Wednesday, January 19, 2005

robert johnson on speed

James Russell over at Hot Buttered Death has just posted a wonderful bit on Robert Johnson and how there is a theory that he has been recorded, or at least played, at too fast RPM. That is, by slowing down his songs to about 80% of the normal speed we get a more accurate approximation of what his playing and singing might well have been. The argument is that we would hear more of his influencers and contemporaries such as Son House.

There are a few small MP3s of slowed down bits of
Love in Vain, Come on in My Kitchen and Crossroads over at Steady Rollin’ Man: A Revolutionary Critique of Robert Johnson which also has some detailed information on the guitar tunings and fingerings that some guitar players might like to comment on. irant - you there?

Funnily enough I have been listening to RJ for the last few days, specifically to listen to "They're Red Hot". This was sparked by the links over at irants on
Robert Johnson and the Myth of The Golden Age and the comment that Red Hot is more like a Fats Waller tune. There are further explorations of the definitions, particularly whose definitions, of authenticity that dominate, in selections and arrangments for recording and releasing. Many releases of Johnson's work leave out Red Hot because it doesn't conform to certain blues purists idea of what Johnson is/was.

Although James Russell says that at present he can't hear much difference in the slowed down RJ tunes, I reckon I can and I like it. It excites me. It's a theory I like. Johnson's voice sounds more powerful. Less reedy and disembodied. Engages me more. Sounds more close miked. I even think the guitar work sounds better.

This wrong speed / pitch theory isn't so far fetched given that a re-issue of Miles Davis, Kind Of Blue has had jazz fools nerds experts fans agreeing they had been listening to one side of Kind Of Blue at the wrong pitch for about 40 years. [no wonder some of the poor trumpet players who tried to imitate Miles found it a bit difficult]

In addition recent remasters of Dylan suggest that the vinyl version of Sad-Eyed Lady of the Lowlands from Blonde on Blonde was perhaps mastered at the wrong speed as it plays at a quarter-tone below the remastered CD version.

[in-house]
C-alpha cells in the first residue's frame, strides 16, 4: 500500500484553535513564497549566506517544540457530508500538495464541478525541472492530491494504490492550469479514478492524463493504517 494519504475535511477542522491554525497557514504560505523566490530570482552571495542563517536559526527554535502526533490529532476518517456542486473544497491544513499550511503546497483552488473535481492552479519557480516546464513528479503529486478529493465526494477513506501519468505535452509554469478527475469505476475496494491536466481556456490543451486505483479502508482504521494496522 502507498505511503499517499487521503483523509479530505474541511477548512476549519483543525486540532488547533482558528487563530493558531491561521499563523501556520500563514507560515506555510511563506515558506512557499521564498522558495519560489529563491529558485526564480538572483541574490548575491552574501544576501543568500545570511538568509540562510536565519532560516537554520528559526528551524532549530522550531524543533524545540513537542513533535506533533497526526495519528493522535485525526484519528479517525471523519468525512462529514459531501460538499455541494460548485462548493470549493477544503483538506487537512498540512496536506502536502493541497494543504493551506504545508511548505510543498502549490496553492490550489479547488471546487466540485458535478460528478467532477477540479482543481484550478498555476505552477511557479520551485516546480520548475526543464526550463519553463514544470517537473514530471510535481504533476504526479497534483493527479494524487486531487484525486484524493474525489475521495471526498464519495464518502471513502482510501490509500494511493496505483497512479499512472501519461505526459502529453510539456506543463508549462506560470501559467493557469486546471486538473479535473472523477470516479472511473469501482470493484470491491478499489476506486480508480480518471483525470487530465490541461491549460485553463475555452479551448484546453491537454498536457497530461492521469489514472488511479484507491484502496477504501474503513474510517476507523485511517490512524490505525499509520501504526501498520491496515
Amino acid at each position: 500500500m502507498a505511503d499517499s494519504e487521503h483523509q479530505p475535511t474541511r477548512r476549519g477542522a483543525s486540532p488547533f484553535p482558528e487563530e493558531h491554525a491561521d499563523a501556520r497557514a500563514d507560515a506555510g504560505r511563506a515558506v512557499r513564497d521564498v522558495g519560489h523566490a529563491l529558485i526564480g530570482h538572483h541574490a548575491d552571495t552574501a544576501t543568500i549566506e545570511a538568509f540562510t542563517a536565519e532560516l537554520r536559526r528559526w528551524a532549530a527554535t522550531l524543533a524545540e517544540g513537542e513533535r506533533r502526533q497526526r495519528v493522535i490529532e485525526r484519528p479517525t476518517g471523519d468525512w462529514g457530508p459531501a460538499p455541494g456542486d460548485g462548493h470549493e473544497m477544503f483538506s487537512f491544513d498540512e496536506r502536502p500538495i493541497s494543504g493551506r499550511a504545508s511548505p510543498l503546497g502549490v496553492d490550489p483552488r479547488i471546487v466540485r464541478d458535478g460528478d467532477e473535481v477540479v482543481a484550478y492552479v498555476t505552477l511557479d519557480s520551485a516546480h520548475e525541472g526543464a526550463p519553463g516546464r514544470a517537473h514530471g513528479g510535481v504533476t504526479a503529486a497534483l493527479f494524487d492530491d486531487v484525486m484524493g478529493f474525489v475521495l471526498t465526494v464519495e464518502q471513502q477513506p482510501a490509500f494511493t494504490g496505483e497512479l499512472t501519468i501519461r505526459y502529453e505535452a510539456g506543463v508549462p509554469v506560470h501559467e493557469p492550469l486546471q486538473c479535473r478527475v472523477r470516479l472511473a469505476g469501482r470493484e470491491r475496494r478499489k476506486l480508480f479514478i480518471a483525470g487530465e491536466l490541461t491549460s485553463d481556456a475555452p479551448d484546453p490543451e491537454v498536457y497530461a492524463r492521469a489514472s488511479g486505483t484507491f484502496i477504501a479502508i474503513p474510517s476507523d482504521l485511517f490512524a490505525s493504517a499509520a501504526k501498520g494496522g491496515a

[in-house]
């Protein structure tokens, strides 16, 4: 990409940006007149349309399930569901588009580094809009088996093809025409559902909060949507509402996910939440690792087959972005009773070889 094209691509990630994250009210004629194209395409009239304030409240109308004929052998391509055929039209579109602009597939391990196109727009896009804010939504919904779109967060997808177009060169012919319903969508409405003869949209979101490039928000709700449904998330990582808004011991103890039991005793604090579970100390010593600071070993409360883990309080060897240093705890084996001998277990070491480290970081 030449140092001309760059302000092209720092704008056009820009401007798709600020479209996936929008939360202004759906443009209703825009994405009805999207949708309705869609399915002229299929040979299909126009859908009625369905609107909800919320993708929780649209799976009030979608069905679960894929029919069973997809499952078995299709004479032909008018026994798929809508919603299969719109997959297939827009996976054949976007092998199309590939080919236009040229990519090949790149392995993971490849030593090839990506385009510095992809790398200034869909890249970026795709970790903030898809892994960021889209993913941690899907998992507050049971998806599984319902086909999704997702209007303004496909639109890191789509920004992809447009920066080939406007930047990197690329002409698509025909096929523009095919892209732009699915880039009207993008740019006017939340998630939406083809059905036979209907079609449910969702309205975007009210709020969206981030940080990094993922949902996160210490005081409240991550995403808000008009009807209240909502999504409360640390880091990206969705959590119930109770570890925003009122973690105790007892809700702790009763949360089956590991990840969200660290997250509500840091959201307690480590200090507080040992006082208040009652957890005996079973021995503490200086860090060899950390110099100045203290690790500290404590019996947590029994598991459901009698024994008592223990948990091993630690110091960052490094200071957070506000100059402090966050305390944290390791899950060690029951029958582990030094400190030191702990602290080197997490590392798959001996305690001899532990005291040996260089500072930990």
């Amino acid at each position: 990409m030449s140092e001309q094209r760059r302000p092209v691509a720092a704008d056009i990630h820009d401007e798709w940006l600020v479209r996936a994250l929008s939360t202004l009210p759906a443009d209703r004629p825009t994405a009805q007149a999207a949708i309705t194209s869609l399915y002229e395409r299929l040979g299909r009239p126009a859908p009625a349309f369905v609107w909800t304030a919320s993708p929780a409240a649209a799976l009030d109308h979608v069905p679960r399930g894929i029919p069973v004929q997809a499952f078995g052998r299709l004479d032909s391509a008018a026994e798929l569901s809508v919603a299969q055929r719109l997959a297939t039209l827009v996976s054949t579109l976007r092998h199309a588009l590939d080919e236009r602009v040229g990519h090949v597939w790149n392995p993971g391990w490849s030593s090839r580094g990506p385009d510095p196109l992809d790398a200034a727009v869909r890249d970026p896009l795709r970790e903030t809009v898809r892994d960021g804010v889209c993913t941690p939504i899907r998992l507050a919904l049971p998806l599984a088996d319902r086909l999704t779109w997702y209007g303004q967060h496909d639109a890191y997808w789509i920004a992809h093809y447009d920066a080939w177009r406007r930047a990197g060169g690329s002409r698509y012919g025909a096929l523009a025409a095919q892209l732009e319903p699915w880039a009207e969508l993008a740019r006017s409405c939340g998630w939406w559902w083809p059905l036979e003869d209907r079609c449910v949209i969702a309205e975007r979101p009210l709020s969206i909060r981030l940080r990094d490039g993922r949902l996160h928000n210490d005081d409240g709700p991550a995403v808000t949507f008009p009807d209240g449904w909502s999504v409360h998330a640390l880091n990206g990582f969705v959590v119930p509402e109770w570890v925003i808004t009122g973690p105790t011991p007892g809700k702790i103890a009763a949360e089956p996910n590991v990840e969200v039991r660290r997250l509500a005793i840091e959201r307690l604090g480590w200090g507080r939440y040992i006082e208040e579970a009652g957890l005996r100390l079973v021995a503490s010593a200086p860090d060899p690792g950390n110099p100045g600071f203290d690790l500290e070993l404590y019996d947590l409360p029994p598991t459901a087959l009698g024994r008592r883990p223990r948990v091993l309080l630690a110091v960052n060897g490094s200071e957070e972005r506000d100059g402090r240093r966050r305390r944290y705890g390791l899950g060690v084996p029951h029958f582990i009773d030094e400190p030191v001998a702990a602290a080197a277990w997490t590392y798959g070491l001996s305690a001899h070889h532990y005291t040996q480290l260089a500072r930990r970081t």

When I get some time I'll be fiddling with RJ tracks on the PC and slowing them down. Thanks James.

Update: More on this from Dave Rubin - taken from: where there is more discussion.

"I headed the team that produced "Robert Johnson: The New Transcriptions" for the Hal Leonard Corporation and I wrote a companion book for Guitar School that analyzed 15 of the most popular songs. We approached the tunings (A add 9 for "Dust My Broom" and "Phonograph Blues" take 2, open Em - like Skippy James - for "Hellhound On My Trail," etc) and keys with fresh ears and came up with new findings which I believe to be correct.

Most importantly, we had access to virtually all of the original 78s as owned by Steve LaVere. It was quite a thrill to hear these recordings in person. It sounded as if RJ was in the room playing and singing. Steve had corrected the speed with his variable pitch turntable so that the platters turned at exactly 78 RPMs. This produced slower tempos and pitch, resulting in Johnson having a deeper voice and, in my opinion, it gave the songs (especially the uptempo ones like "Preachin' Blues" and "32-20 Blues") a better groove. The 1996 version of the Columbia CD set basically reflects these corrections.

The problem started in the 1960s when they original engineers "corrected" their original source material by bringing all tunes up to natural keys like G and A, not realizing that Johnson really was playing in F#,G#, etc. remember, Johnson was playing SOLO guitar and likely tuned by ear before each session (perhaps each take) without a reference tone like, say, from a piano. Why would he care about concert pitch or A 440? In additon, with a new guitar with new strings, for example, in a hot environment, his guitar may have gone flat. In addition, he capoed extensively like most of his contemporaries. Re; "Love in Vain Blues": I maintain that it is his only song in Spanish (open G) tuned up a half step. Check out our transcription on page 192, the last measuer, where he ends with the tonic chord "open" (actually capoed - the dead giveaway of the tuning. "

Dave Rubin NYC